We’ve talked a lot about the recent National Intelligence Estimate, and rightly so. It is having a tremendous impact on U.S. foreign policy on the foreign policy of any great power. What we have not yet discussed is where we go from here.
As I’ve pointed out before, the NIE can be and most likely will be exploited as a tool to solve the crisis in Iraq. To summarize, the U.S. needs Iran on board to have a politically stable Iraq, and Iran needs the U.S. to allow Iran to influence events in Iraq in Iran’s favor. You might want to read that sentence twice. The biggest obstacle since negotiations have begun stopping the U.S. from getting what it wants has been Iran’s supposed nuclear weapons program. Iran has been using its nuclear program as a bargaining chip; if they surrender on the nuclear issue, they would expect to see concessions from the U.S. on the Iraq issue.
Now, the U.S. has a real chance to turn Iraq into a stable, democratic country that can be a model for the whole region. The U.S. could possibly even imagine achieving the goal of the Iraq invasion: a safe, friendly, democratic country in the Middle East. This possibility can only come into fruition if we continue negotiations with Iran over Iraq, and take advantage of the fact that now Iran has lost its biggest bargaining chip.
At the U.N.
Though the threat of Iran has appeared to diminish, the need for global political pressure is still necessary. Iran still has the capability, though no longer the intentions, to restart its weapons program and to build nuclear weapons. Therefore, the need for continuing pressure and sanctions is twofold: one, to ensure Iran does not restart its weapons program and two, to possibly coerce Iran into giving up its civilian nuclear program.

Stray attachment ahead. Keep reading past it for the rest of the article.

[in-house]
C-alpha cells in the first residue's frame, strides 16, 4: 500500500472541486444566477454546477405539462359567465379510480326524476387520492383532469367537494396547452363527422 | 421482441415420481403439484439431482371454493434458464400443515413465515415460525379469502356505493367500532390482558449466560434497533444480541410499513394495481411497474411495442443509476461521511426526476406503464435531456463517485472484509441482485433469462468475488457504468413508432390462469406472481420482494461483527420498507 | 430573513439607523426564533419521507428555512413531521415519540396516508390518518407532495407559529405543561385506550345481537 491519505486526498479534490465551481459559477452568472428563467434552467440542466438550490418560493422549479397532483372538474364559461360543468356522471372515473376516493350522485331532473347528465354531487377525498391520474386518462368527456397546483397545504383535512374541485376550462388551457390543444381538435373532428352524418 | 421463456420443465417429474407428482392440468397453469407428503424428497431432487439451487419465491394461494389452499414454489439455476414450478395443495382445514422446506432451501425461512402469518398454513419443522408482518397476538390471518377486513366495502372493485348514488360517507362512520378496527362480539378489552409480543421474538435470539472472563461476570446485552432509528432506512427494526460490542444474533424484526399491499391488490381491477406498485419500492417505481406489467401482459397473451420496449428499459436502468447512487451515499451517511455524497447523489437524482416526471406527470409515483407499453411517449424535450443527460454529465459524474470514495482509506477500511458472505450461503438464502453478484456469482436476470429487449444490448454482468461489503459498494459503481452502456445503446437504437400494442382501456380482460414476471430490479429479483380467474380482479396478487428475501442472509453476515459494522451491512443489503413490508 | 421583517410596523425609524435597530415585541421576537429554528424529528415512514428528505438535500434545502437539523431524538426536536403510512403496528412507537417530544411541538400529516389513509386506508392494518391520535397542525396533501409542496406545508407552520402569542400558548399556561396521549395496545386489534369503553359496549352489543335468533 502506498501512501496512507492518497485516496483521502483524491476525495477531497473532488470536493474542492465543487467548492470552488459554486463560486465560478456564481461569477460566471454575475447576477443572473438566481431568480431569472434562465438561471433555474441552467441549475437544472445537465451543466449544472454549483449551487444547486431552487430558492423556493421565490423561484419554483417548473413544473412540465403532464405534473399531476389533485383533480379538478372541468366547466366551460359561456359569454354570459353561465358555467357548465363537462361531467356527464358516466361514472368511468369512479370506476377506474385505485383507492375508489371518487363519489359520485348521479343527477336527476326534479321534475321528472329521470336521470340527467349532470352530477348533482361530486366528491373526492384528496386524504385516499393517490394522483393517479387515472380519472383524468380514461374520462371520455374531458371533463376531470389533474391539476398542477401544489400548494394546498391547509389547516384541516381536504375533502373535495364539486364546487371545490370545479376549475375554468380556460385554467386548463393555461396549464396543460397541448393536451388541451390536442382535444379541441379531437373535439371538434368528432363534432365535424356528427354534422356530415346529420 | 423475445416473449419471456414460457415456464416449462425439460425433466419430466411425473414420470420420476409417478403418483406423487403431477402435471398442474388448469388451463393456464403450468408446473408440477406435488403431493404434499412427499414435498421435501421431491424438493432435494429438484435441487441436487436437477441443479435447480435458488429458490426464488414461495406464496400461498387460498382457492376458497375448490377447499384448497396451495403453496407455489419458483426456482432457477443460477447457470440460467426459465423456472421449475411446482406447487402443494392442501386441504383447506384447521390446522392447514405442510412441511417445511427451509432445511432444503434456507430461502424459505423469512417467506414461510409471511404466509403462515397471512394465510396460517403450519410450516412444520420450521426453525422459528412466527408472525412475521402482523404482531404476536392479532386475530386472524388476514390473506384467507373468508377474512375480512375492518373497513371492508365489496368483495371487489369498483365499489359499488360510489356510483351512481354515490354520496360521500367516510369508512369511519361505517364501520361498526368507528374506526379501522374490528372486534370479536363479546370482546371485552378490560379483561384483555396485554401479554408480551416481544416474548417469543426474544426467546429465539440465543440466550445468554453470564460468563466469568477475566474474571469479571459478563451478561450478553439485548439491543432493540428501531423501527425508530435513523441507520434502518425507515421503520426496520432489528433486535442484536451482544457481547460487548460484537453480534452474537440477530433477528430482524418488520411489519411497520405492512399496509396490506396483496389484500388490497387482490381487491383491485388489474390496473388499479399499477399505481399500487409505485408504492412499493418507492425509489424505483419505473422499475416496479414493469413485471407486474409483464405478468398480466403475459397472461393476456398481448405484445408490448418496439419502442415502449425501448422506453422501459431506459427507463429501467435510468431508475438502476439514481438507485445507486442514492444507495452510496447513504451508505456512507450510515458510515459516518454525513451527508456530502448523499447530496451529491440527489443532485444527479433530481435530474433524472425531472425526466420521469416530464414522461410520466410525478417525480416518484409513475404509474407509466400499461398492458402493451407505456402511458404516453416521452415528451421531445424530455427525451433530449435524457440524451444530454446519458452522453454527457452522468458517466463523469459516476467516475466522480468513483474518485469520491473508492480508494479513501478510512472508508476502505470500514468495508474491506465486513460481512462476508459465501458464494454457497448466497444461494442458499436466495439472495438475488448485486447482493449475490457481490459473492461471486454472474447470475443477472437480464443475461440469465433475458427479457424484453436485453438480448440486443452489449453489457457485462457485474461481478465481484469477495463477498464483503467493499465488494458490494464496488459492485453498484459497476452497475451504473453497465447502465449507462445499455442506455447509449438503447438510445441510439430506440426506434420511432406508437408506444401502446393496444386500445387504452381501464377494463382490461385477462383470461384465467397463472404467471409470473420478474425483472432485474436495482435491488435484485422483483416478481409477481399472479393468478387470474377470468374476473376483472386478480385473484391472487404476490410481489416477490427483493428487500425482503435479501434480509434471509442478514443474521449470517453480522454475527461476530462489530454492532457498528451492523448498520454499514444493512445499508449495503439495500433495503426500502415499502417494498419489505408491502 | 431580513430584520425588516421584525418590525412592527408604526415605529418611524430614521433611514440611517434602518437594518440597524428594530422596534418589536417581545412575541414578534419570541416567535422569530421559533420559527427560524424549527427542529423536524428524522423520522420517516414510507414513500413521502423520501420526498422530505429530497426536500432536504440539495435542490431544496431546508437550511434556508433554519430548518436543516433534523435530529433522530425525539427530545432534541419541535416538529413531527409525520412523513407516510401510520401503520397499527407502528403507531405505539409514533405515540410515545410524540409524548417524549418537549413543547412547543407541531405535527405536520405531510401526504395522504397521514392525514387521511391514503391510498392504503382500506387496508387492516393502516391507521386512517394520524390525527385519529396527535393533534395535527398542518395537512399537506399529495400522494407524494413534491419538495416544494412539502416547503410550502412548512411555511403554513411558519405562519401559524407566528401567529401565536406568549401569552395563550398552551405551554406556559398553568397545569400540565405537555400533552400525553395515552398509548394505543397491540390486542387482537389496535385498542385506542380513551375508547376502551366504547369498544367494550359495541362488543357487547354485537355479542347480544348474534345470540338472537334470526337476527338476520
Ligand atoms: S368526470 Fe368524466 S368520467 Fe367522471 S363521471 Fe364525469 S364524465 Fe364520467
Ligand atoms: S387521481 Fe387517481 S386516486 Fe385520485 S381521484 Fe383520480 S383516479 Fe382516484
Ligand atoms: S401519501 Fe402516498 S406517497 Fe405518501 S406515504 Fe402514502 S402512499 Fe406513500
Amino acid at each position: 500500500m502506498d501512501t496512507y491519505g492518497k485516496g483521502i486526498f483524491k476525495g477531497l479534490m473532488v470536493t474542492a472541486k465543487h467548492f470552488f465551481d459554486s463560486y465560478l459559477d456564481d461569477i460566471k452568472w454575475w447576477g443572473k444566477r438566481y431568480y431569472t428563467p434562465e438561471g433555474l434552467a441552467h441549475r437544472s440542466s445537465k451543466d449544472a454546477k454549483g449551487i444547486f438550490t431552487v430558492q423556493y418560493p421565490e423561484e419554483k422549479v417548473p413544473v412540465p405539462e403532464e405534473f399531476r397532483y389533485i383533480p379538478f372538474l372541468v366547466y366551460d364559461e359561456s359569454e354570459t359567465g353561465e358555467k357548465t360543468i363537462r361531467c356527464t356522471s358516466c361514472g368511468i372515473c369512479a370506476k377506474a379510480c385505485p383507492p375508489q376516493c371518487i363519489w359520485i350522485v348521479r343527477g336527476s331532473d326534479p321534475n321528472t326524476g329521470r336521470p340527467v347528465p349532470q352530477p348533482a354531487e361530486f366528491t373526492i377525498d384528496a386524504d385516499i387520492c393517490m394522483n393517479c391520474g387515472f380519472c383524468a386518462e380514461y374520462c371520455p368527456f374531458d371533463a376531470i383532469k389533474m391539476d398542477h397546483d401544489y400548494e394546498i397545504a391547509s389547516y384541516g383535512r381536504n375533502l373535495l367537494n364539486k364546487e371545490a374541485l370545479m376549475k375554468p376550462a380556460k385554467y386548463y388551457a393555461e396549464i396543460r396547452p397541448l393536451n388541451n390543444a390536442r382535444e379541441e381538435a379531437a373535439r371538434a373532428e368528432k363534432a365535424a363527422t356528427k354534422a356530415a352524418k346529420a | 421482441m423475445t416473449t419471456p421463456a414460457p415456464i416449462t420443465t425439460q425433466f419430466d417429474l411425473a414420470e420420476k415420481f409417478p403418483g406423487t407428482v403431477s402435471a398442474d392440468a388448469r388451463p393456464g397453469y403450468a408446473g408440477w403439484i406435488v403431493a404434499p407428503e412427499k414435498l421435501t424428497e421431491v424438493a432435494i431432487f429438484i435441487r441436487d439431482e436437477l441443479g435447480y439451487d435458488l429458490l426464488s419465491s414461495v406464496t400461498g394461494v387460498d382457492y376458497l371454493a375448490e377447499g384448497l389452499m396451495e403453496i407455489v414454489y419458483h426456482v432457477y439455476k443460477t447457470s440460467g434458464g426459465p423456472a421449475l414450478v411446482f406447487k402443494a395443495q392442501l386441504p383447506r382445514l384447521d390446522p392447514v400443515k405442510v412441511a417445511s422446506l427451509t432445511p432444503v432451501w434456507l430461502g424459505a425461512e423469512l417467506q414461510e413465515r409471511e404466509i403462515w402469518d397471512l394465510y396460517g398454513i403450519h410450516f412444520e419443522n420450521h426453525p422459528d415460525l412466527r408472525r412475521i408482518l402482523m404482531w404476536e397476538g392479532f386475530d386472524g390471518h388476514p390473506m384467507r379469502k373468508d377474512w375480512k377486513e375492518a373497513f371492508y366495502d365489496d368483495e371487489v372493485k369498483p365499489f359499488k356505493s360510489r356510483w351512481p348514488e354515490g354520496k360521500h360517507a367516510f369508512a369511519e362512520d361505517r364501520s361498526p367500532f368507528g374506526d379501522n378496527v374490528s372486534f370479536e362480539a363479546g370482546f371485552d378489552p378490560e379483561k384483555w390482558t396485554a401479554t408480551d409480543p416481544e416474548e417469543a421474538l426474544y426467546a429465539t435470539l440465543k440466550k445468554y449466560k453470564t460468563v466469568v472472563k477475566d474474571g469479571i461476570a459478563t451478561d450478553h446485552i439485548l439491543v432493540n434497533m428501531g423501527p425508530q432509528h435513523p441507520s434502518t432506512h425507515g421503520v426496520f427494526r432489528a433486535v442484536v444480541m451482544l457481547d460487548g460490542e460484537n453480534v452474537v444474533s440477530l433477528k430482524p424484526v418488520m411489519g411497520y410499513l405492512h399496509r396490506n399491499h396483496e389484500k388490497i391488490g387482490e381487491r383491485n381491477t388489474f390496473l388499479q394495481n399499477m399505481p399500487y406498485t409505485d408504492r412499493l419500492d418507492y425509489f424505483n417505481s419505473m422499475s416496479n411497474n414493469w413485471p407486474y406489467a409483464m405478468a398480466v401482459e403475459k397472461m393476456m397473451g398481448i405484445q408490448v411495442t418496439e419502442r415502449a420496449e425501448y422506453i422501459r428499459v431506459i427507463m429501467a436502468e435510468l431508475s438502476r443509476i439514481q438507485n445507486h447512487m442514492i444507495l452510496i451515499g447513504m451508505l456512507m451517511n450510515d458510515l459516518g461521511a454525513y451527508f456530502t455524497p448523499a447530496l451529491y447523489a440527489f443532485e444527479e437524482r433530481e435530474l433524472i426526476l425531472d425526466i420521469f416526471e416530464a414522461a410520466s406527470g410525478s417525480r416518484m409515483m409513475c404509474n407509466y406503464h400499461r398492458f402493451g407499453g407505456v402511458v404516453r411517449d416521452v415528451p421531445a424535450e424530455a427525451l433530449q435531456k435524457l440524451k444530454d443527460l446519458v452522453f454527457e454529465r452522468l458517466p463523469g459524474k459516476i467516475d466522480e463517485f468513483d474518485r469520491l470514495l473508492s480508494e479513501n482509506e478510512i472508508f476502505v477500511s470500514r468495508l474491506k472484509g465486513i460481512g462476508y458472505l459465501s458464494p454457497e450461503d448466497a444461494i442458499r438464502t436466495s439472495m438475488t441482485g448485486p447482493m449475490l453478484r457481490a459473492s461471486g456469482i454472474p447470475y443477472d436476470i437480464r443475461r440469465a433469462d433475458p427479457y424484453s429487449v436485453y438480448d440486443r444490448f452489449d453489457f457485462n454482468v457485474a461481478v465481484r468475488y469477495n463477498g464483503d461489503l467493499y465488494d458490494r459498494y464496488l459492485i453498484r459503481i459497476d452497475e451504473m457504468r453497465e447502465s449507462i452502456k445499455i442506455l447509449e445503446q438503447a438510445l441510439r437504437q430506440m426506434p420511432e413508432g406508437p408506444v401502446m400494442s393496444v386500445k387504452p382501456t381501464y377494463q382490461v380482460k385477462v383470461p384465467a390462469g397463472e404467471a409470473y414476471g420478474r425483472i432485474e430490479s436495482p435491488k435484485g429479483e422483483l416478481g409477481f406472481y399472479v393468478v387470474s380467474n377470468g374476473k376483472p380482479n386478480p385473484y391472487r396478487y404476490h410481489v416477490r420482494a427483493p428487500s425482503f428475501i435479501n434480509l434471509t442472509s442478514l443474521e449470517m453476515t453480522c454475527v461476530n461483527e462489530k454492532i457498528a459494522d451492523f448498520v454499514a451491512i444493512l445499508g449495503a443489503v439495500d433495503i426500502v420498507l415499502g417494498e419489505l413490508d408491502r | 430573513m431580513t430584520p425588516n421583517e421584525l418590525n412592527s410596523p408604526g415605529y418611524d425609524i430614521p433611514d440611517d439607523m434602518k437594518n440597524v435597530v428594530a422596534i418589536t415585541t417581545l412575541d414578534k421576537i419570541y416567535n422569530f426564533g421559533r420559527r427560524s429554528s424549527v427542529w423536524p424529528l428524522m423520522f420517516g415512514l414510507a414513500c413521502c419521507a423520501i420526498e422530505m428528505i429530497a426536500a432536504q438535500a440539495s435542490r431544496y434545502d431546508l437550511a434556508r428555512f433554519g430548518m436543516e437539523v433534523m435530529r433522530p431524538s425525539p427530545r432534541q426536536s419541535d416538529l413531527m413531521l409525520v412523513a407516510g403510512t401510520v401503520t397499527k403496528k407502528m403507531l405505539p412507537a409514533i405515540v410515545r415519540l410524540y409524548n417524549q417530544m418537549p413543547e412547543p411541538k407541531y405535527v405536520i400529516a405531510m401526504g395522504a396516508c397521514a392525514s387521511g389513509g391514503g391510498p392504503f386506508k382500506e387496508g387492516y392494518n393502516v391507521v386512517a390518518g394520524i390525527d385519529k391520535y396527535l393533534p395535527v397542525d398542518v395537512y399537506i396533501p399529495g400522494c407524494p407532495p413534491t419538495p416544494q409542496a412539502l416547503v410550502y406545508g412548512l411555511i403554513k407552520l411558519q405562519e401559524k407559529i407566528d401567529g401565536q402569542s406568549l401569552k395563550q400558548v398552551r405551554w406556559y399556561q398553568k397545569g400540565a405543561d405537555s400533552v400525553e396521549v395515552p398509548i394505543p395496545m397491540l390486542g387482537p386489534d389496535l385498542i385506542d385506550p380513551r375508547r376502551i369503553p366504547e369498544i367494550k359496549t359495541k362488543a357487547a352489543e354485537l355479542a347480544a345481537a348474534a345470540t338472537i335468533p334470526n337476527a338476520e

The need to guarantee Iran’s weapons program is never resurrected is self explanatory. We need to continue sanctions at the U.N. until Iran allows full open inspections of its facilities. Until then, there is always the possibility that Iran could restart its weapons program, and we cannot allow that to happen.
The reasoning behind compelling Iran to give up its civilian nuclear program is not as simple. The logic behind this requires an understanding of the broader Middle East and its countries. When it became public that Iran had worked on a nuclear weapons program at one time, the neighboring countries, especially those with majority Sunni populations, reacted with fear. The possibility of a regional arms race quickly became clear. This hit a high point in late 2006 when several regional countries, including Saudi Arabia, expressed ‘interest’ in nuclear power.
A world where the highly volatile region of the Middle East constantly has nuclear missiles pointing at each other would be unacceptable. As unacceptable as that would be to us westerners, Saudi Arabians would find a nuclear Iran even more unacceptable. Not only that, but it is unlikely Saudi Arabia, or any other Middle Eastern country, would find an Iran with civilian nuclear power any more bearable than an Iran with a nuclear weapon. A country often can claim it is developing civilian nuclear power, when in actuality, it is developing nuclear weapons, hidden from the eyes of U.N. and U.S. weapons inspectors.
And if there were to be a regional arms race?
If you thought a single country going nuclear was bad…
On My NIE Analysis
The Significance of the NIE
Why The NIE Should Be Trusted
How Will the NIE be Used?